Wednesday | 21 Oct 2015

Recce Notes: RallyRACC Catalunya-Costa Daurada

The world championship's Spanish round is essentially two rallies in one - with a largely gravel opener on Friday followed by two days on tarmac. We drove the whole route during the pre-event recce. Here are some of the things that caught our attention:

A new gravel starter
Friday's opening 9.62km Móra d'Ebre-Ascó stage is new for this year. After a 500 metre strip of asphalt at the start, the surface switches to gravel for a long climb to a mountain summit. The picture below, taken 1.2km from the start, shows the hard-packed surface covered with loose-stones the drivers will face. It stays pretty much the same all the way to the end.

A Spanish classic
Measuring 35.68km, Friday's Terra Alta is the longest and toughest stage of the rally and one that will put the drivers' tyre preservation skills to the test. Shown below is the ancient chapel the stage passes at 9.8km. The stage is mostly gravel but there are five surface changes including the twisty and undulating 6km asphalt section near the midpoint shown in the second picture.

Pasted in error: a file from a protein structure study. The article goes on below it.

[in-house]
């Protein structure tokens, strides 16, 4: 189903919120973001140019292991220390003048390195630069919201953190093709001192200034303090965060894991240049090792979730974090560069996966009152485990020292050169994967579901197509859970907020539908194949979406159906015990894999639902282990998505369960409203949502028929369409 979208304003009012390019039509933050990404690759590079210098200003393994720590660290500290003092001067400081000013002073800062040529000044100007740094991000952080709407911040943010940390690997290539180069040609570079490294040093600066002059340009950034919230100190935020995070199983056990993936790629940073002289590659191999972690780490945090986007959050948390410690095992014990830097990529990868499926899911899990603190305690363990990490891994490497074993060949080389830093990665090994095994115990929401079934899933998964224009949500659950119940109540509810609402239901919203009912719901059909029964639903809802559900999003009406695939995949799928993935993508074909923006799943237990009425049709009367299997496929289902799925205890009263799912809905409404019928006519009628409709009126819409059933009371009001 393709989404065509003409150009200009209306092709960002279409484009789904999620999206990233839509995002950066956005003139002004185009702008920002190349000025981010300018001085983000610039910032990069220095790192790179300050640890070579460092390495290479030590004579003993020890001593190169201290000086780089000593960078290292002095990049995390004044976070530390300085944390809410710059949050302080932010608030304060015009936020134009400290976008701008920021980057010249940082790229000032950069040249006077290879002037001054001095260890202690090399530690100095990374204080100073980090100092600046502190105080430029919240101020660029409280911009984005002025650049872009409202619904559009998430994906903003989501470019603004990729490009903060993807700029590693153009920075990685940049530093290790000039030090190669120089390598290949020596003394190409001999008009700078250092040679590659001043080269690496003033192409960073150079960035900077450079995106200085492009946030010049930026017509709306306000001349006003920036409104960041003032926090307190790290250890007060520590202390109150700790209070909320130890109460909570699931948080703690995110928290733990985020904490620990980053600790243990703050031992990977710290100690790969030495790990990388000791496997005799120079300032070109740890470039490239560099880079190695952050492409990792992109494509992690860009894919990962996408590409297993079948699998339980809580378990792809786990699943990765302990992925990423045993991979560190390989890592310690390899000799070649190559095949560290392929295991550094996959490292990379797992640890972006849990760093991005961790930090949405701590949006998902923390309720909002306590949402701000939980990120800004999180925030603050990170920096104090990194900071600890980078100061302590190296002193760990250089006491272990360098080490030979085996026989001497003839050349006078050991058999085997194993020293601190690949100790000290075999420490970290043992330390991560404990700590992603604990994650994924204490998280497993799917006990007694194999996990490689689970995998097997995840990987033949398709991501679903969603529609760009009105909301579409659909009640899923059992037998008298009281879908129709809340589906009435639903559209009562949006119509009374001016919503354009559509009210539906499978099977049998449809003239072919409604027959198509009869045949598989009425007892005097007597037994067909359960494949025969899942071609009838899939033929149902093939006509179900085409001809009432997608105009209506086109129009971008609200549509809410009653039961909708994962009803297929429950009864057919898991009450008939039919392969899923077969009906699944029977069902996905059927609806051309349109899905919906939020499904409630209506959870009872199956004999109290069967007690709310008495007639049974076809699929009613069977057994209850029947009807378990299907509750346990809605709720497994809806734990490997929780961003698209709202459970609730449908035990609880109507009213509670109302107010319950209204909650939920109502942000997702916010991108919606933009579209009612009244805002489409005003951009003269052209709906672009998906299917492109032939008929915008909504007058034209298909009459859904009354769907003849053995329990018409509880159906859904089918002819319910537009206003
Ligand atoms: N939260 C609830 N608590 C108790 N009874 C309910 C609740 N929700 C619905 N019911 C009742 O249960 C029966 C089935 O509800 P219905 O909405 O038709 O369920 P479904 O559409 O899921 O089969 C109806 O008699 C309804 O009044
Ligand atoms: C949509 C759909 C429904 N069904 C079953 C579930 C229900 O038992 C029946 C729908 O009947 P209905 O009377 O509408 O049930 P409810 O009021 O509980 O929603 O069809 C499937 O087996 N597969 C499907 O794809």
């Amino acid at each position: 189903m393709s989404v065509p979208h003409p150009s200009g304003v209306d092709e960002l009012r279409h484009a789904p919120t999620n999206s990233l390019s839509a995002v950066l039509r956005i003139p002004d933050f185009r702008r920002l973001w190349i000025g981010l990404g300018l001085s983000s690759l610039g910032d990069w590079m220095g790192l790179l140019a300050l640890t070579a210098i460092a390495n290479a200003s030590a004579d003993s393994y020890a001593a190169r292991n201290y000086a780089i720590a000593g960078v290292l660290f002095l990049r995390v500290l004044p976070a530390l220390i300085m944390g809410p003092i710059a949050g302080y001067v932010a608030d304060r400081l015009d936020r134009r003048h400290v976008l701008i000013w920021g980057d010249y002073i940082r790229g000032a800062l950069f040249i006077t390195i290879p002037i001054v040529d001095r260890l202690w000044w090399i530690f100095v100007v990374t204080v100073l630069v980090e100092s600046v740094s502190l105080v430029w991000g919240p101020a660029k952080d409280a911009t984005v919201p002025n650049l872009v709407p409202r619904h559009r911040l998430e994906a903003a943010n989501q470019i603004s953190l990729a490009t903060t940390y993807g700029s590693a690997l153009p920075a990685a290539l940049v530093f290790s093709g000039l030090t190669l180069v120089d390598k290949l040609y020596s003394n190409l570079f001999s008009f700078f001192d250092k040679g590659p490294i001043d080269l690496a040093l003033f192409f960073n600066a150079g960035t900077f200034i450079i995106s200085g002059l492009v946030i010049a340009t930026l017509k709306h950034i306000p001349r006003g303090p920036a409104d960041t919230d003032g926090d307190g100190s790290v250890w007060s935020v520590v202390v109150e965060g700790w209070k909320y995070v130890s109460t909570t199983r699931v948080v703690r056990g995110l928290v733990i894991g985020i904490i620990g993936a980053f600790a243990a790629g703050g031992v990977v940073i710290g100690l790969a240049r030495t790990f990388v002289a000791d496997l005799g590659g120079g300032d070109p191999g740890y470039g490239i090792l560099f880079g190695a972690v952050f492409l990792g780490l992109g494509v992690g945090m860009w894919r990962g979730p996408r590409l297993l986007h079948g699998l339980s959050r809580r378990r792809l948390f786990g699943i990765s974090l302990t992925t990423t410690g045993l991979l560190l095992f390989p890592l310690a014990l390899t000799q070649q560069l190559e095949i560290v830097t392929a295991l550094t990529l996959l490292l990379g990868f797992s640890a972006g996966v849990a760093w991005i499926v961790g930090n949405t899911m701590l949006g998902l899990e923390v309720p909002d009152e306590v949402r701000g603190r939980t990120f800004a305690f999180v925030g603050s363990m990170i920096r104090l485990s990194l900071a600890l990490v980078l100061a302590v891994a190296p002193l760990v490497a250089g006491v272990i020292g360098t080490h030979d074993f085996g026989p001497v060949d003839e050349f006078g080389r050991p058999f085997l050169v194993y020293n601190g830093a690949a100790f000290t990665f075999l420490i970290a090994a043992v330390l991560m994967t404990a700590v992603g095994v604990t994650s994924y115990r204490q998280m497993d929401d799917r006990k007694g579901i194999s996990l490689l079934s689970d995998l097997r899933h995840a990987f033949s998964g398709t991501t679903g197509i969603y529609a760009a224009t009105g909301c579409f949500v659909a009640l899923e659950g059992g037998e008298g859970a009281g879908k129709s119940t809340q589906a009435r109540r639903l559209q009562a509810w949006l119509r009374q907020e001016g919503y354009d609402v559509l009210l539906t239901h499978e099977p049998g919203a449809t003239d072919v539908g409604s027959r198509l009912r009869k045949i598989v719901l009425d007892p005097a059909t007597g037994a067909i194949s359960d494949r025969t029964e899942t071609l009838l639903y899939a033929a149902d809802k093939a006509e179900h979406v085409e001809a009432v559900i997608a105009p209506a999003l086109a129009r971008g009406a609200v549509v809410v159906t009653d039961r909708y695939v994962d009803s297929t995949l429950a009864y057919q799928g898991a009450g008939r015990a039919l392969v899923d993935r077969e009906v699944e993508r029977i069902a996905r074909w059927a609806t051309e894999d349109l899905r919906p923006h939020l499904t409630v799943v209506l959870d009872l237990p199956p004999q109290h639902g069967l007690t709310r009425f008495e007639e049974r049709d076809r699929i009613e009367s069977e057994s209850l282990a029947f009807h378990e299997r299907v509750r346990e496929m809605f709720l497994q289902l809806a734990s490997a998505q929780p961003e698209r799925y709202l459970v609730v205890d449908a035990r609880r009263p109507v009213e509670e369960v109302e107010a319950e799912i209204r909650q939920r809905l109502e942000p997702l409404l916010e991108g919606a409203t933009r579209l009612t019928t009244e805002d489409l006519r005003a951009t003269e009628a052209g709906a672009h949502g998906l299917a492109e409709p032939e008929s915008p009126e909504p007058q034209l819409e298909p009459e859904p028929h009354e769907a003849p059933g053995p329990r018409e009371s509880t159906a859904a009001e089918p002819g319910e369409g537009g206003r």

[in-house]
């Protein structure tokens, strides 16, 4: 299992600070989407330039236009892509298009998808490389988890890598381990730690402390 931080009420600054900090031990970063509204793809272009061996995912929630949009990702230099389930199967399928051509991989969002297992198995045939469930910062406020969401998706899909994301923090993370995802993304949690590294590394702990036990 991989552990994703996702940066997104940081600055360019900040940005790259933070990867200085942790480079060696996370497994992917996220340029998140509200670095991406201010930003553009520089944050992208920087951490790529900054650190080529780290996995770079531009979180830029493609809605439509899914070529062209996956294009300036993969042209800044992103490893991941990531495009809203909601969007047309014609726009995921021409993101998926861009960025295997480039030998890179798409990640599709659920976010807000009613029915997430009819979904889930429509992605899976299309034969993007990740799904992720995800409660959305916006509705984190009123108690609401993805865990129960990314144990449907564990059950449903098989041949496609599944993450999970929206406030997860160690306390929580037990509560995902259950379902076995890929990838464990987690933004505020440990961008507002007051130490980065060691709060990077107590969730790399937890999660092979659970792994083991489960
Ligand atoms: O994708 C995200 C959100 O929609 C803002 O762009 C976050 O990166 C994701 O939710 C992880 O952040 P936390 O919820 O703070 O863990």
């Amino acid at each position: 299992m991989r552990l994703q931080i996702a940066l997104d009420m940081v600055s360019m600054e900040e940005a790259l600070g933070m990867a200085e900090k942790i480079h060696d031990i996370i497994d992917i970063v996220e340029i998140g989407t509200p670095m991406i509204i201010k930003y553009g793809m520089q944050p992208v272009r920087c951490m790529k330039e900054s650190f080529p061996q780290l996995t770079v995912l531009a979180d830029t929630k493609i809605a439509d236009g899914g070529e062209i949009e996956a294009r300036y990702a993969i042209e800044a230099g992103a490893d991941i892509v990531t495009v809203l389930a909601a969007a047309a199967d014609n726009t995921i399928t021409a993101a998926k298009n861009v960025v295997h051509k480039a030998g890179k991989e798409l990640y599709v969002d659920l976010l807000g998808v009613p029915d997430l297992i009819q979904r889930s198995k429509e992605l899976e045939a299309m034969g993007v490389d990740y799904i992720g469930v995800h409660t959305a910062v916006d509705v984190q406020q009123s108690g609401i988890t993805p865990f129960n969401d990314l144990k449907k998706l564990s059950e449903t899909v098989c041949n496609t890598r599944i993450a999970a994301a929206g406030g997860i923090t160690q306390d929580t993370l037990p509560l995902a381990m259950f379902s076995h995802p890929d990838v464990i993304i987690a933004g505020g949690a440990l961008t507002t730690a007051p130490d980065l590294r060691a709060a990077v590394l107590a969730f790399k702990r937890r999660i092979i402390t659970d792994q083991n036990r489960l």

And onto asphalt
After a car set-up change on Friday night, the action resumes on the Tarmac of Saturday's opening Porrera test. New to the rally this year, the stage is short, wide, twisty and a fantastic example of the race track roads the event is famed for. The section below is 400 metres from the start and shows a typical sequence of gently cambered corners the drivers will try to flow together.

Corner cutting
There are plenty of opportunities for drivers to cut corners in Spain, but doing so risks punctures on the rough ground or the sharp shoulder of the asphalt. The corner below, 5.1km into SS18, is an example of one that drivers have already had a nibble at on the recce.

A roundabout finale
The rally concludes with a second run through the 12.10km Duesaigues test which also counts as the event's Power Stage. Run in previous years in the opposite direction as Riudecanyes, the stage is now best known for the final junction below - a roundabout at Coll de la Teixeta - which drivers must spin their cars around in a 360˚ donut. Gymkhana star Ken Block did two loops here last year. Will anyone beat him this time?

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Video: Get set for Spain